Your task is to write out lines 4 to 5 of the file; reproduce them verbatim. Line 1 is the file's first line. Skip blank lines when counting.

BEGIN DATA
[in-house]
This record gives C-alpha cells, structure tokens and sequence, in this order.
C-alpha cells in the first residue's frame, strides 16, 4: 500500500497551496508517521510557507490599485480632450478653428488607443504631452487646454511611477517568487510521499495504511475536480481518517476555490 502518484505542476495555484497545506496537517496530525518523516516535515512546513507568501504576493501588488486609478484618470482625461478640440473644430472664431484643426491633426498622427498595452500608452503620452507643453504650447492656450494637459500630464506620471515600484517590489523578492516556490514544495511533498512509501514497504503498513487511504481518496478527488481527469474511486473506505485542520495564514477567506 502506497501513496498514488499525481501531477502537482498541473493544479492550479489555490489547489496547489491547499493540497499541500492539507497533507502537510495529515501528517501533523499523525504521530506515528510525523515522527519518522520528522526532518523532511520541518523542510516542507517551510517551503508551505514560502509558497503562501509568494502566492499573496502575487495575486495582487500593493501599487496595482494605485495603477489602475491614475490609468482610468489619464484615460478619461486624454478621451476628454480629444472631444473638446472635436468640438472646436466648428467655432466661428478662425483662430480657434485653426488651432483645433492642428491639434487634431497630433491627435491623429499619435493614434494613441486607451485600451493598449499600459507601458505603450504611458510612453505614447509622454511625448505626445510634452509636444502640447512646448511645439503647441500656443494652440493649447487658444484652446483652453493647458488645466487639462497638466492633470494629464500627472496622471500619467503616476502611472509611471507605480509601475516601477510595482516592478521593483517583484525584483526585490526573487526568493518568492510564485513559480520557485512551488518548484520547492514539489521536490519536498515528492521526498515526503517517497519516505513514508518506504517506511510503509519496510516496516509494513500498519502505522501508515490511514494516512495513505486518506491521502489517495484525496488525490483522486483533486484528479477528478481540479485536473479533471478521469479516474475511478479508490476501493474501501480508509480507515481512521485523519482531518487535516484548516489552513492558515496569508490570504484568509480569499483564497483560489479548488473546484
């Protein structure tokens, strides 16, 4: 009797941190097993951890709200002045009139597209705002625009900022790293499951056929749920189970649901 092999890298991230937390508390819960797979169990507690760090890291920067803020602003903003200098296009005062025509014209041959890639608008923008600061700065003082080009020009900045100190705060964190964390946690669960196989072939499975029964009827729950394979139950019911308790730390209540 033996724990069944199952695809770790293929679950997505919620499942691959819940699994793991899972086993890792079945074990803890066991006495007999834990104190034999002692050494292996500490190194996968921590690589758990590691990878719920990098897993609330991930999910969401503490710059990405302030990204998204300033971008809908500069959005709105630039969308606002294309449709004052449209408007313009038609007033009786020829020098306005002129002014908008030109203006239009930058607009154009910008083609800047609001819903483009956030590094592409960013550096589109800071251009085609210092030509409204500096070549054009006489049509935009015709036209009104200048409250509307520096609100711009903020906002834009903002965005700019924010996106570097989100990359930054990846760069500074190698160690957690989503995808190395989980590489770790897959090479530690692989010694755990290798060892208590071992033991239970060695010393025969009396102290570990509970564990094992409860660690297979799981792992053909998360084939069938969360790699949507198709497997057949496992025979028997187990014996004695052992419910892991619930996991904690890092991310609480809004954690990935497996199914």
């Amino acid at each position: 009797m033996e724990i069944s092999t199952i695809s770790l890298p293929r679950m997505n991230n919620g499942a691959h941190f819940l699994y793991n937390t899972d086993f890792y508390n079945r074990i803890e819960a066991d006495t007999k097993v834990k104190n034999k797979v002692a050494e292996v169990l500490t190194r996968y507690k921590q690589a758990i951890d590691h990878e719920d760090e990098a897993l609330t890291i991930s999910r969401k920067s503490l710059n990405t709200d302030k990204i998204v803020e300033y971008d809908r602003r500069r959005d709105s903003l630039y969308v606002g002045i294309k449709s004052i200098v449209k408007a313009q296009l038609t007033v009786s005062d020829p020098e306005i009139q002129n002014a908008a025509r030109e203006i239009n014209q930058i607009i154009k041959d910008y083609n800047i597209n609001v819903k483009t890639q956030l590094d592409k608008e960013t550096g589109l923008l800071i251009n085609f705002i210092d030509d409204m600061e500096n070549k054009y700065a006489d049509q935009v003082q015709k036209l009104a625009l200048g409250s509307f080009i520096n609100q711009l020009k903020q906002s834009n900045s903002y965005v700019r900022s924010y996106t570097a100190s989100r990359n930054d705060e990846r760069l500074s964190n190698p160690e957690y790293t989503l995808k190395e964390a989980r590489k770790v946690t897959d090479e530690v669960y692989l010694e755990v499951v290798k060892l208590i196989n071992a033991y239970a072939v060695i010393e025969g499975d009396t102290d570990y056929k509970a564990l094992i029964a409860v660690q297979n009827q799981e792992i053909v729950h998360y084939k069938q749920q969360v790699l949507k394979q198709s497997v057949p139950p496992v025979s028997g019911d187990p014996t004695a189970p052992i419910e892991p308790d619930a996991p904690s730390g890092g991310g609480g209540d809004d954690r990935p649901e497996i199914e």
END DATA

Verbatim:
């Protein structure tokens, strides 16, 4: 009797941190097993951890709200002045009139597209705002625009900022790293499951056929749920189970649901 092999890298991230937390508390819960797979169990507690760090890291920067803020602003903003200098296009005062025509014209041959890639608008923008600061700065003082080009020009900045100190705060964190964390946690669960196989072939499975029964009827729950394979139950019911308790730390209540 033996724990069944199952695809770790293929679950997505919620499942691959819940699994793991899972086993890792079945074990803890066991006495007999834990104190034999002692050494292996500490190194996968921590690589758990590691990878719920990098897993609330991930999910969401503490710059990405302030990204998204300033971008809908500069959005709105630039969308606002294309449709004052449209408007313009038609007033009786020829020098306005002129002014908008030109203006239009930058607009154009910008083609800047609001819903483009956030590094592409960013550096589109800071251009085609210092030509409204500096070549054009006489049509935009015709036209009104200048409250509307520096609100711009903020906002834009903002965005700019924010996106570097989100990359930054990846760069500074190698160690957690989503995808190395989980590489770790897959090479530690692989010694755990290798060892208590071992033991239970060695010393025969009396102290570990509970564990094992409860660690297979799981792992053909998360084939069938969360790699949507198709497997057949496992025979028997187990014996004695052992419910892991619930996991904690890092991310609480809004954690990935497996199914």
């Amino acid at each position: 009797m033996e724990i069944s092999t199952i695809s770790l890298p293929r679950m997505n991230n919620g499942a691959h941190f819940l699994y793991n937390t899972d086993f890792y508390n079945r074990i803890e819960a066991d006495t007999k097993v834990k104190n034999k797979v002692a050494e292996v169990l500490t190194r996968y507690k921590q690589a758990i951890d590691h990878e719920d760090e990098a897993l609330t890291i991930s999910r969401k920067s503490l710059n990405t709200d302030k990204i998204v803020e300033y971008d809908r602003r500069r959005d709105s903003l630039y969308v606002g002045i294309k449709s004052i200098v449209k408007a313009q296009l038609t007033v009786s005062d020829p020098e306005i009139q002129n002014a908008a025509r030109e203006i239009n014209q930058i607009i154009k041959d910008y083609n800047i597209n609001v819903k483009t890639q956030l590094d592409k608008e960013t550096g589109l923008l800071i251009n085609f705002i210092d030509d409204m600061e500096n070549k054009y700065a006489d049509q935009v003082q015709k036209l009104a625009l200048g409250s509307f080009i520096n609100q711009l020009k903020q906002s834009n900045s903002y965005v700019r900022s924010y996106t570097a100190s989100r990359n930054d705060e990846r760069l500074s964190n190698p160690e957690y790293t989503l995808k190395e964390a989980r590489k770790v946690t897959d090479e530690v669960y692989l010694e755990v499951v290798k060892l208590i196989n071992a033991y239970a072939v060695i010393e025969g499975d009396t102290d570990y056929k509970a564990l094992i029964a409860v660690q297979n009827q799981e792992i053909v729950h998360y084939k069938q749920q969360v790699l949507k394979q198709s497997v057949p139950p496992v025979s028997g019911d187990p014996t004695a189970p052992i419910e892991p308790d619930a996991p904690s730390g890092g991310g609480g209540d809004d954690r990935p649901e497996i199914e």